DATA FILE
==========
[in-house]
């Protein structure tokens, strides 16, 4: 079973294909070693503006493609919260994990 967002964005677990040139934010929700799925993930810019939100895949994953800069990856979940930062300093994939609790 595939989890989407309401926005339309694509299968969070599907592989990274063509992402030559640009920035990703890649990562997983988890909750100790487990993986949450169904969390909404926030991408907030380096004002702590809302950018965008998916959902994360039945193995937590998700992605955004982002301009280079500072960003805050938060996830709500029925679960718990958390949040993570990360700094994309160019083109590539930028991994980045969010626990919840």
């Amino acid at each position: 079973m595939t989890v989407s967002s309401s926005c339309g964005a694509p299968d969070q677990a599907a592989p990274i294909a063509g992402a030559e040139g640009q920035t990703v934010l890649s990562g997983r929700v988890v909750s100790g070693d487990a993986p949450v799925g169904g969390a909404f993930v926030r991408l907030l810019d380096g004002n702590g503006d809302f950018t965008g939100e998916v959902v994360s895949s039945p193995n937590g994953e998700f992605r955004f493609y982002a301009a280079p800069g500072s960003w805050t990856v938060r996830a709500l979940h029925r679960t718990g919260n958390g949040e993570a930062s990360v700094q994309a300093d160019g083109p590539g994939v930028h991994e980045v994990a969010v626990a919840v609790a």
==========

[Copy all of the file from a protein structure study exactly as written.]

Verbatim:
[in-house]
């Protein structure tokens, strides 16, 4: 079973294909070693503006493609919260994990 967002964005677990040139934010929700799925993930810019939100895949994953800069990856979940930062300093994939609790 595939989890989407309401926005339309694509299968969070599907592989990274063509992402030559640009920035990703890649990562997983988890909750100790487990993986949450169904969390909404926030991408907030380096004002702590809302950018965008998916959902994360039945193995937590998700992605955004982002301009280079500072960003805050938060996830709500029925679960718990958390949040993570990360700094994309160019083109590539930028991994980045969010626990919840």
């Amino acid at each position: 079973m595939t989890v989407s967002s309401s926005c339309g964005a694509p299968d969070q677990a599907a592989p990274i294909a063509g992402a030559e040139g640009q920035t990703v934010l890649s990562g997983r929700v988890v909750s100790g070693d487990a993986p949450v799925g169904g969390a909404f993930v926030r991408l907030l810019d380096g004002n702590g503006d809302f950018t965008g939100e998916v959902v994360s895949s039945p193995n937590g994953e998700f992605r955004f493609y982002a301009a280079p800069g500072s960003w805050t990856v938060r996830a709500l979940h029925r679960t718990g919260n958390g949040e993570a930062s990360v700094q994309a300093d160019g083109p590539g994939v930028h991994e980045v994990a969010v626990a919840v609790a």